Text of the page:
By Jack Graham
When we enrolled into college, most of us wanted to learn about ourselves, others and the world around us. And while these goals are praiseworthy, I believe we need to continue to ask ourselves how we might achieve these goals outside the classroom. I would specifically like to suggest an area in which this sufficiently applies: religious extremism.
When I passed by the student center this past Thursday I heard “those religious extremists” preaching the “word of God” and accusing students of being “sinners.” As much as I wanted to stay and watch peoples’ reactions, I unfortunately had to run to class; but two hours later, when I was let out, the speakers were still standing by the Stud. On returning, rather than still screaming the word of God, the two extremists were having “debates” with a few students. But what became evident within the few seconds of listening was that, with few exceptions, most of the students reverted to one of three types of responses: comedic mockery, angry verbal retaliation or simply repulsion.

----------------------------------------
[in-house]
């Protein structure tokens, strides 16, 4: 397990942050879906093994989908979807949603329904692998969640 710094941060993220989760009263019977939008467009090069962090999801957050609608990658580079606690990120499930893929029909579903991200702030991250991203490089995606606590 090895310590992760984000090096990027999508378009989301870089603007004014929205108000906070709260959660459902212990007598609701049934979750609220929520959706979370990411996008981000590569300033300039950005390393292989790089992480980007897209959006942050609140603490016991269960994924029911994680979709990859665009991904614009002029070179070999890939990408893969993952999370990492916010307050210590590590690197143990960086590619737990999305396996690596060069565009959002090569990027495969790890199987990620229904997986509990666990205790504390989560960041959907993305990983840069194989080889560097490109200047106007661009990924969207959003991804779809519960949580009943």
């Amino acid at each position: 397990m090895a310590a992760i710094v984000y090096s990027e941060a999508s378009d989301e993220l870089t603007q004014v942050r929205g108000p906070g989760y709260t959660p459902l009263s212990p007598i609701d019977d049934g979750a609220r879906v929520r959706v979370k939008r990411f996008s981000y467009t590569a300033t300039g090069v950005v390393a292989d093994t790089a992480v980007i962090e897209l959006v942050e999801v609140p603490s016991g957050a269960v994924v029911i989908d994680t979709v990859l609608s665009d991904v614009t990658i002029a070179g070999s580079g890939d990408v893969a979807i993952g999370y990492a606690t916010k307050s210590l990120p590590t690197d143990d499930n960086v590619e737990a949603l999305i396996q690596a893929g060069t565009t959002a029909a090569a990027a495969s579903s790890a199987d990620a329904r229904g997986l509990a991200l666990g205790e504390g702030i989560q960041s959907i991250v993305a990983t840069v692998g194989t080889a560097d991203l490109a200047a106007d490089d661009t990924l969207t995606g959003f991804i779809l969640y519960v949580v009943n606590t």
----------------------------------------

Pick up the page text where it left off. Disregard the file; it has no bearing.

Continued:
Anyone can see how easy it is for someone to react with anger or some other intense emotion when you truly believe that what the opposition is saying is entirely false. However, what I propose we do instead is accept the fact that we may not agree, just as a professor may say something that does not agree with our internal belief system (to which we always reply with interest), embrace our interest in ourselves, others and the world around us and actually question what these speakers may have to say. And they do have something to say.
Yes, this may sound like promoting a cause with which you most likely do not agree. However, you might actually learn from a few people that do have some good reasons for standing outside all day, preaching like madmen. There must be some story. How can we just pass these guys off as a bunch of crazies? Are we to really say that we have all the right answers? To be fair, how sure are you that you have any answers?
You may talk, think, conjecture and then eventually leave still disagreeing, but if you had a fair and honest conversation, perhaps your own views may grow stronger. Why not, as open-minded, eager TCNJ students, embrace those views which are drastically different from our own. We can learn to accept and embrace diversity that we usually don’t get to see at a pretty liberal college.
So if you came to college to become both more knowledgeable and wise, I would only humbly suggest conversing with these speakers; and to be entirely fair, they are both reasonable and intelligent, and frankly, have some interesting things to say.